Posted by: Odzangba | February 20, 2010

How To Free Reserved Space On EXT4 Partitions

This one came in handy when I bought a 1TB hard drive last week. Most linux distributions reserve 5% of new partitions for the root user and system services. The idea here is even when you run out of disk space, the root user should still be able to log in and system services should still run… this won’t happen if there is no space on the root partition. This policy may have been appropriate in the 90s when hard disk capacities were relatively low but this is 2010 and one can get a 1TB hard drive for a couple of hundred Ghana Cedis. 5% of that is about 51GB and those system services need only a couple of hundred megabytes.

So I decided to reclaim all that disk real estate with this command:

sudo tune2fs -m 0 /dev/sdb1

This sets the reserved blocks to 0%. This is an additional storage drive, I have no need to reserve disk space for system services. You can verify that this actually worked with:

sudo tune2fs -l /dev/sdb1 | grep ‘Reserved block count’

As usual, modify /dev/sdb1 to suit your partition setup. Have fun. 😀


  1. fantastic !

    thank u man

  2. Nice..

  3. OH YEAH, u just gave me back 370Gb of my 8Tb RAID. Thank You!!!

    • Got an extra 200GB back on my home partition!

  4. Hi – would it be any different for trying to reclaim the 5% of a drive that is NOT where the OS sits? I installed a 1TB drive and only 870GB are free to use. I did ‘sudo tune2fs -m 0 /media/media-1’ (media-1 being the name of the drive) and I got back ‘tune2fs: is a directory while trying to open /media/media-1 Couldn’t find valid filesystem superblock’

    Thanks for any help!

    • Brian, you need to give tune2fs the block device behind your filesystem, not the mount point.
      run #mount without any arguments to find out which block device you must use.

  5. Thank you! It helped me with my new hard driver 🙂

    Why isn’t this reserve space is not different by default?
    e.g. If the HD is bigger than 100 GB, then reserve 500 MB, or only 1%, or something like this?

  6. freed 65Gb of lost space, thanx 🙂

  7. […] T 的空间 50 G的空间都白白浪费了,太可惜了) 参考 tune2fs -m 0 /dev/sdb1(将保留空间设置为 0% ) sudo tune2fs -l /dev/sdb1 | grep […]

  8. Sorry, but this is so hilarious. Just built a 9TB NAS and found out that even up to date distros still reserve those 5% regardless of the block device size! This is about 450GB of space plainly wasted for exactly what?
    I did not expect sub-1% values to work but amazingly they did, so i chose .002%, which is more like it in my book 🙂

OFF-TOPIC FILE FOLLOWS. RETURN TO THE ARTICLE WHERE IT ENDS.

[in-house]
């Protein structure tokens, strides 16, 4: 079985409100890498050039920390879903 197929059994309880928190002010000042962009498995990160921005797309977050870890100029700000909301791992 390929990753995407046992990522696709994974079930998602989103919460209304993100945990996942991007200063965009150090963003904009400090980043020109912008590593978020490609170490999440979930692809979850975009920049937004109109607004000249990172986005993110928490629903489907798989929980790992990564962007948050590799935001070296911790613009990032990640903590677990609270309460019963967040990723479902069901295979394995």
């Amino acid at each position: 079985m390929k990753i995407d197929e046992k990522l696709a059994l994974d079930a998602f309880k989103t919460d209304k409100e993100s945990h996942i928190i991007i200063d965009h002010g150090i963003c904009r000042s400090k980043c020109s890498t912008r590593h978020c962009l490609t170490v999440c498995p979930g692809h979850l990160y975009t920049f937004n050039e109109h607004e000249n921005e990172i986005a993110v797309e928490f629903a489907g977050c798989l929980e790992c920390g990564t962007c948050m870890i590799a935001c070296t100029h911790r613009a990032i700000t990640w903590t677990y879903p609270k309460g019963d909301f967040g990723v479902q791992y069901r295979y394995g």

Many thanks and thumbs up for posting this!

  9. I thought this was used for ext’s proactive defragmentation. I set mine lower than stock but I don’t set mine to 0. I read an article suggesting that in ext4 it is less necessary than in ext3.

  10. Awesome. Get rid of those shitty blocks, nibbling away our precious free disk space.

  11. Thanks man.

    Claimed back lots of space on my second hdd 🙂

  12. What about the performance if disk goes above 95%, the algorithm for reserving 5% is to avoid filesystem fragmentation when you get above 95% full & that becomes mess. Though , its good with ext4 FS where it provides multi block allocation standard.

  13. […] ссылки: […]

  14. Thank you. I finally found the reason my filesystem was 100% full 🙂

  15. […] Also, in Debian (and other Linux distros) there is 5% of space on every drive reserved for root. Turn that off on your ZoneMinder drive and tadah, you have 300 GB extra space (on 6 TB drive). Basically run sudo tune2fs -m 0 /dev/sdX, where /dev/sdX is of course your ZoneMinder drive. More info here. […]

  16. This info really help why disk space has been reserved for every File system.
    Nice one!! 🙂

  17. Thank you! Great tip 🙂

  18. Thank you. I wish i knew it earlier. More than 30gb of 1TB filesystem were wasted and that`s by default. Nobody asked me do i wish to reserve something when i formatted my torrents drive back in 2012.

  19. Thanks for sharing!!! I got back 400GB of a 8 TB samba disk. Thank you.

  20. When doing this, bear in mind, it can cause ext4 to fragmantate on the disk.

Leave a Reply

Fill in your details below or click an icon to log in: Logo

You are commenting using your account. Log Out /  Change )

Google photo

You are commenting using your Google account. Log Out /  Change )

Twitter picture

You are commenting using your Twitter account. Log Out /  Change )

Facebook photo

You are commenting using your Facebook account. Log Out /  Change )

Connecting to %s


%d bloggers like this: